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Key: Snowden not welcome in NZ

Thu 13 Jun 2013
FYI, this story is more than a year old

As rumours surface that Edward Snowden may seek refuge in New Zealand, Prime Minister John Key insists the US government whistleblower is not welcome.

Currently evading US officials following his disclosure of several top-secret documents to UK newspaper The Guardian, Snowden is reported to have checked-out of his Hong Kong hotel and is believed to be in hiding.

Yet with his exact whereabouts unsure, Kiwi opposition parties believe the former CIA assistant would be welcome in New Zealand should he decide to seek political asylum.

Dismissing the idea as "a bit of a ridiculous one, really" however, Key insists the government would oppose any applications for refuge.

"I would have thought so, yes," the PM told AAP.

"The reality is he'd have to be claiming asylum.

"[Snowden's actions] aren't the rules for asylum seekers in New Zealand and he wouldn't be welcome - he certainly wouldn't be coming as an asylum seeker."

But the Labour Party and the Greens disagreed, believing New Zealand to be a fair and welcoming country.

"Snowden, by revealing all of that information about Prism, has been fantastic for protecting our freedoms, and it's unfortunate that the prime minister isn't on the side of freedom," Russel Norman, co-leader, Greens told AAP.

"Snowden should be protected. If New Zealand can protect him, then we should."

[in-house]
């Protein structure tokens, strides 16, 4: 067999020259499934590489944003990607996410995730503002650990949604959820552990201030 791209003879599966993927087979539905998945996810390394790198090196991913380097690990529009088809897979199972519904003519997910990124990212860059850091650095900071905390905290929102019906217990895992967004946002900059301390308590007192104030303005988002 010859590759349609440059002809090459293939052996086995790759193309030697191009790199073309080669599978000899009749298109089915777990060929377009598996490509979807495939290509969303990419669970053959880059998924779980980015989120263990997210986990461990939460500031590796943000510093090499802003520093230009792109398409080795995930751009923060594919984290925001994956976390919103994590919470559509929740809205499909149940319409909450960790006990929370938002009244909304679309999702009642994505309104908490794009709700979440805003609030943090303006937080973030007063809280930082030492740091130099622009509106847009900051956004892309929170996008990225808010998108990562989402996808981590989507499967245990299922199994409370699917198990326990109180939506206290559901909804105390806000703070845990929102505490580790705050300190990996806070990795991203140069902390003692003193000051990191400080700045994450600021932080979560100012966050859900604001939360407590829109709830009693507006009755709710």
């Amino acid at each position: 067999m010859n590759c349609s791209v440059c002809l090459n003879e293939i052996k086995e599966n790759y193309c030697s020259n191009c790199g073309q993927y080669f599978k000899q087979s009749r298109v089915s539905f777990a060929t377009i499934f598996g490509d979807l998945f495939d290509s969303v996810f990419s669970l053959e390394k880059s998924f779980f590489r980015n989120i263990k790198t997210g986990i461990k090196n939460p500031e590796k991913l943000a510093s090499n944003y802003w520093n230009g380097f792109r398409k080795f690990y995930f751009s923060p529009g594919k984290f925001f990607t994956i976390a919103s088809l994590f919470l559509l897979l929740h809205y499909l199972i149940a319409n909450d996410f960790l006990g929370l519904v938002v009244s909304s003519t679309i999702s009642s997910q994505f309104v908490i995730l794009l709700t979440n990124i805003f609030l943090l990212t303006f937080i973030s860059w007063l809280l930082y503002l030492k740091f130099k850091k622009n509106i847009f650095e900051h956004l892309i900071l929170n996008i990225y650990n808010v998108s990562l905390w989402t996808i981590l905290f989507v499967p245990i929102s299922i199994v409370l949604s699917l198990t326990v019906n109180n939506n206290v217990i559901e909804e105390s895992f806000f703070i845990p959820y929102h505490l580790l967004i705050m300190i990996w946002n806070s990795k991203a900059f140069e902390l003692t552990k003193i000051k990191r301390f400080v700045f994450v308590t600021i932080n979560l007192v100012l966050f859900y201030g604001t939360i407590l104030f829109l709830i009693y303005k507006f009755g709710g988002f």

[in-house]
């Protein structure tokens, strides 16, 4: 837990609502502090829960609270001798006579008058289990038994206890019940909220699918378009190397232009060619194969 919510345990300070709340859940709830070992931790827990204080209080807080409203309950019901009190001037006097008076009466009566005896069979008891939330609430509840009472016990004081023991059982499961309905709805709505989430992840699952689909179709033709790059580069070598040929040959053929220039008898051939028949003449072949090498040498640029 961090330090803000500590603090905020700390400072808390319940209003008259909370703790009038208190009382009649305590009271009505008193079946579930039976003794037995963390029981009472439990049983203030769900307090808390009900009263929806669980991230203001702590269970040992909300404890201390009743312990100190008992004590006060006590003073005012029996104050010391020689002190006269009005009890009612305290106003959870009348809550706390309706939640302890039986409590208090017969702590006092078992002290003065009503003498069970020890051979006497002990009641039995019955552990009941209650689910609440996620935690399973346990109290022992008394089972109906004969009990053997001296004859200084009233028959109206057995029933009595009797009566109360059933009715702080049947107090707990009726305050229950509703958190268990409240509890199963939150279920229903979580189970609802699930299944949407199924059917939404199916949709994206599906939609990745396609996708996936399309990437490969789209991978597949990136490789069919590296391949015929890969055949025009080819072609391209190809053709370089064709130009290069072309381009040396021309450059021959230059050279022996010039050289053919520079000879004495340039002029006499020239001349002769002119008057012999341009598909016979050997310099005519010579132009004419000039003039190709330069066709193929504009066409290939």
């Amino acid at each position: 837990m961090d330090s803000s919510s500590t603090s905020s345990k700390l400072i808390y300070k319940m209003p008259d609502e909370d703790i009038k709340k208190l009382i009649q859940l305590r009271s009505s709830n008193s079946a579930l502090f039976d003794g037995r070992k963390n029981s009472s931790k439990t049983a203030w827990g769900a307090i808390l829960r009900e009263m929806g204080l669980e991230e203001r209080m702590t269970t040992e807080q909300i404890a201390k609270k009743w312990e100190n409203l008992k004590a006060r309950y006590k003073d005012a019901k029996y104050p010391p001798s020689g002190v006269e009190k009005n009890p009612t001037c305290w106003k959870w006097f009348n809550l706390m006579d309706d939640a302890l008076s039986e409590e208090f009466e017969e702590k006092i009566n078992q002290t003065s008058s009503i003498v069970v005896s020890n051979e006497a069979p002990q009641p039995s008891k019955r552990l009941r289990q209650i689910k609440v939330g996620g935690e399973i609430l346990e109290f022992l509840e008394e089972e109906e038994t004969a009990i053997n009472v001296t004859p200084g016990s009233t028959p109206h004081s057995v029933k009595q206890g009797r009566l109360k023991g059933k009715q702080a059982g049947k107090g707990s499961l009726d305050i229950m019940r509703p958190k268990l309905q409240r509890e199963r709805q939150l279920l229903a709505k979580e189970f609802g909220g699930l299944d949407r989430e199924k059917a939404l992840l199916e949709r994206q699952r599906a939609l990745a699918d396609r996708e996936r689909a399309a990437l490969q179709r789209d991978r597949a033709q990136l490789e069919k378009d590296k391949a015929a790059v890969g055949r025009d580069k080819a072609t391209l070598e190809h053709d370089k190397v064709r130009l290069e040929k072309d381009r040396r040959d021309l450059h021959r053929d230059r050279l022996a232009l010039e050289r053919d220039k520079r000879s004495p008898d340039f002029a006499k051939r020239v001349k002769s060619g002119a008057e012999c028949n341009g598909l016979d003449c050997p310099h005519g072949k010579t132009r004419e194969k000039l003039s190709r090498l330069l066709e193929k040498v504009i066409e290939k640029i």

But with an extradition treaty with the US, it would appear unlikely Snowden would be safe from arrest in the country.

"The Kim Dotcom case shows that the government will take all steps they can to side with the US to capture and extradite people wanted by the US government."

Echoing Norman's comments, Labour's communications spokesperson Clare Curran stuck the boot into Key's government, claiming:

"The problem is that we are transforming under this government into country where personal freedoms are not valued unless it suits the government's interests."

Labelled PRISM, Snowden claims the electronic surveillance program is used to monitor foreign intelligence collected from the intent and other electronic providers – classified as top secret by the US government.

The practice is alleged to have begun under the leadership of George W. Bush, with The Guardian newspaper claiming “PRISM involves: Collection directly from the servers of these US service providers: Microsoft, Yahoo, Google, Facebook, PalTalk, AOL, Skype, YouTube, Apple.”

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